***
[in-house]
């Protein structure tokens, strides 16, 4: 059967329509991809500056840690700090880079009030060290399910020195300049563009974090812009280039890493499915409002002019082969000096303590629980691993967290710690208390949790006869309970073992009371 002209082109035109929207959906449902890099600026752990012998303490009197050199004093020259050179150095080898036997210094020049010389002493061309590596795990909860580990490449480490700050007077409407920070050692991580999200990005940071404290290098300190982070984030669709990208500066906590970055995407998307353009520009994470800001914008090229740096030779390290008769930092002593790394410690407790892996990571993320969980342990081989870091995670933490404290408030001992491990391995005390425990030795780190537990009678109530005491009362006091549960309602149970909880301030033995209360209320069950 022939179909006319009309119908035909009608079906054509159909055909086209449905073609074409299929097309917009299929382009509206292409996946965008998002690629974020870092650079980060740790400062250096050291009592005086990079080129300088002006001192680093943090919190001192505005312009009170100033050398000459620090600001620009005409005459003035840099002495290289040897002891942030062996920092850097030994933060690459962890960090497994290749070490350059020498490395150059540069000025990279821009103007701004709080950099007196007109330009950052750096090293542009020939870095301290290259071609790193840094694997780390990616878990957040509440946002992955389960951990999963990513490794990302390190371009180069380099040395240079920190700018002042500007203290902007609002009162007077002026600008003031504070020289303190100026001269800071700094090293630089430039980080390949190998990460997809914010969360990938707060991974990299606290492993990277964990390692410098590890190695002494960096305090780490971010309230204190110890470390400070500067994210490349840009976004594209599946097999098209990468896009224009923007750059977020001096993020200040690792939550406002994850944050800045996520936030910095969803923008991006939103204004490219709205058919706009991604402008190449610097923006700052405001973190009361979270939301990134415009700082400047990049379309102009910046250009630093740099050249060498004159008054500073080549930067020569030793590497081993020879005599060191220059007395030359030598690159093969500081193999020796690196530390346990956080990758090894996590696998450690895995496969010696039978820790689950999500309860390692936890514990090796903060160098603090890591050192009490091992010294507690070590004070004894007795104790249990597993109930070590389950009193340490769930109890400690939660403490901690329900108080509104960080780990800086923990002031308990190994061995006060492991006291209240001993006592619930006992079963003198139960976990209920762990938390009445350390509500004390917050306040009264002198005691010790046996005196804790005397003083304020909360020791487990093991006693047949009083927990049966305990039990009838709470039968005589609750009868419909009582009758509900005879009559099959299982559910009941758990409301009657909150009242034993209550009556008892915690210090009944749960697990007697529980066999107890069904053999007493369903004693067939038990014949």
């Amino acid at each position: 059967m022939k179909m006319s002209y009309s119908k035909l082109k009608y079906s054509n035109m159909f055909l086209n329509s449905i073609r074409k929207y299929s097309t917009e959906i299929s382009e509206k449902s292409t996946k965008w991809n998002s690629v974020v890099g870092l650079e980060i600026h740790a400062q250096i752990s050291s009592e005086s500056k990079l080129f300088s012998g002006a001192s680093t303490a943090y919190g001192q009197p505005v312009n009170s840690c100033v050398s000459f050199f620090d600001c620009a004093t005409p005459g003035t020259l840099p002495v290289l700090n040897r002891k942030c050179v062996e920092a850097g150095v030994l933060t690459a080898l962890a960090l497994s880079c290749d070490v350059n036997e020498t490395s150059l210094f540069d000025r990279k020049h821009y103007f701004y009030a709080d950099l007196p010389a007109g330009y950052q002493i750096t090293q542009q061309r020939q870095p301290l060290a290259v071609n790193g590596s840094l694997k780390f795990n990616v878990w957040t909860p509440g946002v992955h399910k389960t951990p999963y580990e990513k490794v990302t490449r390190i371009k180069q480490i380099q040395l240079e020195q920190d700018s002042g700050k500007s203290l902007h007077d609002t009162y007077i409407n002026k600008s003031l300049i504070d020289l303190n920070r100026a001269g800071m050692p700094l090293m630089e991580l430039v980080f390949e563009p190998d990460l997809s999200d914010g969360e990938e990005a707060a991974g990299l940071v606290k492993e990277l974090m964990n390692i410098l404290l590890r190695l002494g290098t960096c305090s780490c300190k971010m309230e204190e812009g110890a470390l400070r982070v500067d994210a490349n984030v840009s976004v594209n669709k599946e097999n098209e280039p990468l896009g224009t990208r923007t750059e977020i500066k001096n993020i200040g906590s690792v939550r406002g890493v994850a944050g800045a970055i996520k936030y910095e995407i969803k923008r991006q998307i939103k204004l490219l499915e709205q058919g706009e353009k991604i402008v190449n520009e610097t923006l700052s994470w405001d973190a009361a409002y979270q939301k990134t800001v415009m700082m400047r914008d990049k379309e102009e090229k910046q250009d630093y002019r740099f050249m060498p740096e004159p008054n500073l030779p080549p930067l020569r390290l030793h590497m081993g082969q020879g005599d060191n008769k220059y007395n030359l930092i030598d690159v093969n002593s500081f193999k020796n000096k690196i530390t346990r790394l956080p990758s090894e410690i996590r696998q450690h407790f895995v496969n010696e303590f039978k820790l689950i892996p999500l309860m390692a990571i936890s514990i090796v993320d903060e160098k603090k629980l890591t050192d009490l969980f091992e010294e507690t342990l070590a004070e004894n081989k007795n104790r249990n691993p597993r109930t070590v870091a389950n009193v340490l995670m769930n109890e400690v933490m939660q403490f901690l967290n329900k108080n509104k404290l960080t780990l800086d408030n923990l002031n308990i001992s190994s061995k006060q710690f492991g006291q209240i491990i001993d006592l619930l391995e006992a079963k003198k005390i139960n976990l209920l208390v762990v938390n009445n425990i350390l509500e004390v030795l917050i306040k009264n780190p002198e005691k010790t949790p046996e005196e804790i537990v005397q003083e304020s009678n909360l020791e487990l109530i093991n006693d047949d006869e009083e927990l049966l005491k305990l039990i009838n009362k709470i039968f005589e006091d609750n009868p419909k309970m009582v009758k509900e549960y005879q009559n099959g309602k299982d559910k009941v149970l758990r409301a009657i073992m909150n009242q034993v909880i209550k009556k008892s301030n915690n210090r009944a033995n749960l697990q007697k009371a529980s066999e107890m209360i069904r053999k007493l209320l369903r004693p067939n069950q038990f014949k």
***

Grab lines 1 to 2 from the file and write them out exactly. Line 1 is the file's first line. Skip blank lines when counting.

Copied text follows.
[in-house]
């Protein structure tokens, strides 16, 4: 059967329509991809500056840690700090880079009030060290399910020195300049563009974090812009280039890493499915409002002019082969000096303590629980691993967290710690208390949790006869309970073992009371 002209082109035109929207959906449902890099600026752990012998303490009197050199004093020259050179150095080898036997210094020049010389002493061309590596795990909860580990490449480490700050007077409407920070050692991580999200990005940071404290290098300190982070984030669709990208500066906590970055995407998307353009520009994470800001914008090229740096030779390290008769930092002593790394410690407790892996990571993320969980342990081989870091995670933490404290408030001992491990391995005390425990030795780190537990009678109530005491009362006091549960309602149970909880301030033995209360209320069950 022939179909006319009309119908035909009608079906054509159909055909086209449905073609074409299929097309917009299929382009509206292409996946965008998002690629974020870092650079980060740790400062250096050291009592005086990079080129300088002006001192680093943090919190001192505005312009009170100033050398000459620090600001620009005409005459003035840099002495290289040897002891942030062996920092850097030994933060690459962890960090497994290749070490350059020498490395150059540069000025990279821009103007701004709080950099007196007109330009950052750096090293542009020939870095301290290259071609790193840094694997780390990616878990957040509440946002992955389960951990999963990513490794990302390190371009180069380099040395240079920190700018002042500007203290902007609002009162007077002026600008003031504070020289303190100026001269800071700094090293630089430039980080390949190998990460997809914010969360990938707060991974990299606290492993990277964990390692410098590890190695002494960096305090780490971010309230204190110890470390400070500067994210490349840009976004594209599946097999098209990468896009224009923007750059977020001096993020200040690792939550406002994850944050800045996520936030910095969803923008991006939103204004490219709205058919706009991604402008190449610097923006700052405001973190009361979270939301990134415009700082400047990049379309102009910046250009630093740099050249060498004159008054500073080549930067020569030793590497081993020879005599060191220059007395030359030598690159093969500081193999020796690196530390346990956080990758090894996590696998450690895995496969010696039978820790689950999500309860390692936890514990090796903060160098603090890591050192009490091992010294507690070590004070004894007795104790249990597993109930070590389950009193340490769930109890400690939660403490901690329900108080509104960080780990800086923990002031308990190994061995006060492991006291209240001993006592619930006992079963003198139960976990209920762990938390009445350390509500004390917050306040009264002198005691010790046996005196804790005397003083304020909360020791487990093991006693047949009083927990049966305990039990009838709470039968005589609750009868419909009582009758509900005879009559099959299982559910009941758990409301009657909150009242034993209550009556008892915690210090009944749960697990007697529980066999107890069904053999007493369903004693067939038990014949």